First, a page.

The national collection includes samples up to variety level, as well as wild and herbaceous relations of plants that are of economic interest, such as medicinal, aromatic and ornamental plants, as well as the country’s endemic species, certain species that are peculiar to south-west Asia and a small collection of the world’s wheat and barley varieties.
About 50,000 samples of about 600 genera are conserved in the National Germplasm Bank. Of them, about 10,000 belong to 2,400 wild species. The National Strategy and the Plan of Action on Biological Diversity cover several seed banks in different provinces such as Yalova, Izmir, Tekirdağ, Gaziantep, Malatya and Erzincan, which mainly include collections of fruit species.
Falling outside the scope of the MARA is the Osman Tosun Germplasm Bank in the Faculty of Agronomy at the University of Ankara, which has been active since 1936 with medium-term conservation facilities. This organisation holds about 11,000 samples of seed. The University of Çukurova and the Aegean University also carry out ex-situ conservation, as do the botanic garden at the latter, the University of Istanbul Botanic Garden and its Ataturk Arboretum. Other botanic gardens and arboretums have been established thanks to private initiative over recent years (Nezahat Gökyiğit Botanic Garden, Karaca Arboretum, etc.).
Centers of plant diversity
Tunisia, with a surface area of 164,418 km², is in North Africa, between the Mediterranean Sea and the Sahara desert, and between Algeria and Libya. About 40% of it is desert, and the remainder is made up of fertile lands.
In the north there are mountains and the climate is temperate, with mild, rainy winters and hot, dry summers. Temperatures in the north range between 34 and 6ºC. In the south there are deserts leading down to the Sahara.
Southern Tunisia is arid, but in the north there are pine forests, with pastures for cattle in the northwest and orchards and vineyards along the eastern coast. Only 19% of the land can be cultivated, although 13% of this is irrigated. The highest peak in Tunisia is Jebel Chambi, to the north of the city of Kasserine, at 1,544 m.
Tunisia can be divided from north to south into various topographic regions that are easy to distinguish.
Starting in the north and going southwards, there is a series of mountain ranges including the Atlas in the Tell region, occupying the northern half of the country and crossing it from south-west to north-east, with elevations ranging between 610 and 1,544 metres, the latter being Tunisia’s highest point (Jebel Chambi). In these territories, there are both fertile valleys and plateaux with mountains. This is the starting-point for Tunisia’s longest river, the Majardah, which flows from west to east into the Gulf of Tunisia.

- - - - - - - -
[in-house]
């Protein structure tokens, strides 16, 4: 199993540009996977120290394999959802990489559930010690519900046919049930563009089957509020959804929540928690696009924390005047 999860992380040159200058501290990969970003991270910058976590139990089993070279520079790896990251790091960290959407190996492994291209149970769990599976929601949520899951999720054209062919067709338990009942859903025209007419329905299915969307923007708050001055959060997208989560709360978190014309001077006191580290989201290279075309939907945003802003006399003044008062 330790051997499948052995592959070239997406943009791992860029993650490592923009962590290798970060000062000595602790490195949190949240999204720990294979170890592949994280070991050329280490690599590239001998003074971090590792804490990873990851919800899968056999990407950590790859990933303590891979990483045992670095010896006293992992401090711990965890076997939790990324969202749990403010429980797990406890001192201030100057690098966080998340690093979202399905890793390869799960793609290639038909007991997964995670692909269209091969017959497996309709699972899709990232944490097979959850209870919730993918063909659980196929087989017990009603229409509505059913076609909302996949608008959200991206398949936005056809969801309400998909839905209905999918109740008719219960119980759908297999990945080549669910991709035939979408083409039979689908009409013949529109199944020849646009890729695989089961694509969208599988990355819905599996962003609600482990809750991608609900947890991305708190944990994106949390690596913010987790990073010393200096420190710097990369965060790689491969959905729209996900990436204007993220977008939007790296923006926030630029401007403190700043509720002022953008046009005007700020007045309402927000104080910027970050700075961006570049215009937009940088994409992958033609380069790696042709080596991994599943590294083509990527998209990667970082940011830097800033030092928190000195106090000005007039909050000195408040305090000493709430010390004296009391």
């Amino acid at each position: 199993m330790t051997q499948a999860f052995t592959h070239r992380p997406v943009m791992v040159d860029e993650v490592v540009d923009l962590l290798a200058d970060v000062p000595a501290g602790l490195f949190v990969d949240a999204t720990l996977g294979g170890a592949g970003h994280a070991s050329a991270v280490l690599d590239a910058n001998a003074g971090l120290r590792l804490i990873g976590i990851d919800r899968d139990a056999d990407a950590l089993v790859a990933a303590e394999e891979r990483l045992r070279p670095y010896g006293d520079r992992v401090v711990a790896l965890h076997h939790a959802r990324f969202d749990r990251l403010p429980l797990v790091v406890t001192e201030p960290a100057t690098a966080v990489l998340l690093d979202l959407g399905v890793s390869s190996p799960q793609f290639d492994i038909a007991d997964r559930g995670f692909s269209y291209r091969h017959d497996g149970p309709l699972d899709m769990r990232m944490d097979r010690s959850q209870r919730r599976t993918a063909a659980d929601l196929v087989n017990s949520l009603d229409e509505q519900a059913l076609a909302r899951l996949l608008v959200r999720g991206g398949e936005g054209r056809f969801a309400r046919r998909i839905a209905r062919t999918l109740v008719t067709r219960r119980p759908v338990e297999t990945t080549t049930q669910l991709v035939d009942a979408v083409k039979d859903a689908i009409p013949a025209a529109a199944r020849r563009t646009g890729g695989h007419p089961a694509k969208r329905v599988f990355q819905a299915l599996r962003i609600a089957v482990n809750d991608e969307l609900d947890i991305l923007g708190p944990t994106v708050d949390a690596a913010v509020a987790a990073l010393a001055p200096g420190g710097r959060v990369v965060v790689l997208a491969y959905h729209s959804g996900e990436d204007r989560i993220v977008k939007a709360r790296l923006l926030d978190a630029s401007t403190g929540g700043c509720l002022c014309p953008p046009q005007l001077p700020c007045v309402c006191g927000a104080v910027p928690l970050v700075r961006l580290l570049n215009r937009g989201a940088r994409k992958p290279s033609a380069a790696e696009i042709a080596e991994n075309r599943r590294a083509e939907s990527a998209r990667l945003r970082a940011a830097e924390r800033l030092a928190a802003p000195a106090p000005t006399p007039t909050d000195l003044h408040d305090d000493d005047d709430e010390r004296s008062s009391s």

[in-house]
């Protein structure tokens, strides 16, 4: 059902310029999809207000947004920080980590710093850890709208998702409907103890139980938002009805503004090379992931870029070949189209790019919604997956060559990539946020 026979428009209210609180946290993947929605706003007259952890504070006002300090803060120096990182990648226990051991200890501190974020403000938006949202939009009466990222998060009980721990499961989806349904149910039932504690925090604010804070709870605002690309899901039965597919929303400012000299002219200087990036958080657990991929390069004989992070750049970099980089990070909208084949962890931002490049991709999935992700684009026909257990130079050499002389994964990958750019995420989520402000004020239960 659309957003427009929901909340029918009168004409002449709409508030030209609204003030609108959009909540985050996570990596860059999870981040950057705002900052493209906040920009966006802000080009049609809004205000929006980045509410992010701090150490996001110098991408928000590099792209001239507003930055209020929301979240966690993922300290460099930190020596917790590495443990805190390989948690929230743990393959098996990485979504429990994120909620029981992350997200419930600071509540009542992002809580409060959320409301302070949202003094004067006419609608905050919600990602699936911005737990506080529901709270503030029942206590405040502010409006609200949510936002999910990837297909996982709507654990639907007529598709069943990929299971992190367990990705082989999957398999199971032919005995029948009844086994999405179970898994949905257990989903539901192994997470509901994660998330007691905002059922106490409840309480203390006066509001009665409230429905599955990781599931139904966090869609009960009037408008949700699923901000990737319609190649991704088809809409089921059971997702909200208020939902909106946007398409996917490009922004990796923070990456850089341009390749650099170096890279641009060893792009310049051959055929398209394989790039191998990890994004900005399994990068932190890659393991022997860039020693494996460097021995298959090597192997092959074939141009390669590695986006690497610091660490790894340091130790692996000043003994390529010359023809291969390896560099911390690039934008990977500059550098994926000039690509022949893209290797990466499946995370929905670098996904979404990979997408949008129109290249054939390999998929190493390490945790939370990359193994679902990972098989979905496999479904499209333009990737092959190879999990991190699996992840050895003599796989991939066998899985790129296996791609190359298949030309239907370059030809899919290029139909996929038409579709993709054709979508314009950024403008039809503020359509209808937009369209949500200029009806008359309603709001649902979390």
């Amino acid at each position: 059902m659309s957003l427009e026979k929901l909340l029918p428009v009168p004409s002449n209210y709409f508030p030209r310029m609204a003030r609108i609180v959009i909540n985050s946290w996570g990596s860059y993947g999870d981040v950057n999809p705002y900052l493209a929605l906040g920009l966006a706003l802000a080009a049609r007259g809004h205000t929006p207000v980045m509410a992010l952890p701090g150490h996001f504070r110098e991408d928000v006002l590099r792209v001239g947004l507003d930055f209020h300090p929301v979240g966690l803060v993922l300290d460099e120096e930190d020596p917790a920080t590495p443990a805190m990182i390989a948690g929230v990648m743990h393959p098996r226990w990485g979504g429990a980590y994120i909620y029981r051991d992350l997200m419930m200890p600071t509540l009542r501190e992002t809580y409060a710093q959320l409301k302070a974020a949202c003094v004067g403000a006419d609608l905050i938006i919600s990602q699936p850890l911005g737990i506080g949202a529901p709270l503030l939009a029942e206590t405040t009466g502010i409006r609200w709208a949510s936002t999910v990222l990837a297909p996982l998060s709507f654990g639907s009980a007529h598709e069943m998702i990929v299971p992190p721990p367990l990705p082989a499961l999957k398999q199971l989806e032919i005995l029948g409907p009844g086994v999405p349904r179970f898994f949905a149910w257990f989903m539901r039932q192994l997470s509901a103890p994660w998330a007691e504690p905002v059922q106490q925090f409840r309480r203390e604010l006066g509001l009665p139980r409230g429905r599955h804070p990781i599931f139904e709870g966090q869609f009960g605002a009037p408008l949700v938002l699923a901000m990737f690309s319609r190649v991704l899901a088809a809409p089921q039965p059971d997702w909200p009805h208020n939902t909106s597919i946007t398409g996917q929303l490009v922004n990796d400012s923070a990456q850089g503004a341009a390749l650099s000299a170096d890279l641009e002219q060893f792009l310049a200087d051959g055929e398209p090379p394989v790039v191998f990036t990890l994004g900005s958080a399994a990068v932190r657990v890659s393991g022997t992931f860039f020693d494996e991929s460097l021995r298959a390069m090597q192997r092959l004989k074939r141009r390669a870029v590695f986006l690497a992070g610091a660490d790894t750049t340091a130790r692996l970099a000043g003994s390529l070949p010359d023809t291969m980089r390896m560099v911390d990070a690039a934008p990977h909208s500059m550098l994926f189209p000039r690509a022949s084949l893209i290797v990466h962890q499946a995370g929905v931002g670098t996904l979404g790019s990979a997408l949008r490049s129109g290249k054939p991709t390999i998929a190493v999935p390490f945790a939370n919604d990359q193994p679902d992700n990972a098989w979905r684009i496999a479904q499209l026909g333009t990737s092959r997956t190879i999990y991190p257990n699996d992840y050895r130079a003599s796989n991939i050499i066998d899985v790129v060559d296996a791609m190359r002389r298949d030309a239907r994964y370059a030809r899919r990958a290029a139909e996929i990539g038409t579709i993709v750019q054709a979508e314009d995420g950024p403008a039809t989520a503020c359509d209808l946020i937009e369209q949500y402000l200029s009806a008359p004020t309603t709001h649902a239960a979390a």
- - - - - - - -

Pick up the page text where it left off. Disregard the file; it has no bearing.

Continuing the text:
Towards the south, the landscape changes, with the mountains giving way to a plateau at an average altitude of 610 metres. This gradually drops down to an area of salt lakes, known as shatts o chotts, which stretch from east to west and are mostly at sea level. The most important of these lakes are the Djerid and Bizerta. This area is semi-desert steppe. In the southernmost part, the shatts end up at the Sahara desert, which occupies 40% of the total surface area of Tunisia. In the area between the shatts and the desert, there are many oases, especially around the city of Gabes which lies at the centre of the gulf of the same name, close to the frontier with Libya. About 400,000 date palms flourish in this area of large oases.
To the north, Tunisia borders with Algeria. The frontier is one of rough terrain in the area of the Atlas mountains, except for the northernmost part where it is formed by the El Kala natural park in Algeria. These natural frontiers continue all along the mountain range that crosses Tunisia, but when it descends and merges into the Sahara desert or, more specifically, at the Grand Erg Oriental, the frontier with Algeria becomes a straight line because there are no geographic features that can form a frontier. The frontier with Libya is mostly marked by high plains in the Libyan region of Tripolitania. According to WWF, the Tunisian territory comprises five ecoregions:
- North African montane woodlands in the North-western mountains
- North African Mediterranean woodlands along the coast and in the northern half of the country
- Mediterranean shrubland steppe in the centre
- North Saharan steppe in the southern half
- Saharan saltmarshes in several wetlands in the centre and north of the country
Tunisia is a country situated in the scope of Med-O-Med program, geographical and culturally. That is why and with the objective to use them as reference for the different research and catalogues created by the program, that we present this data for the country in different subjects: This post is available in: English Español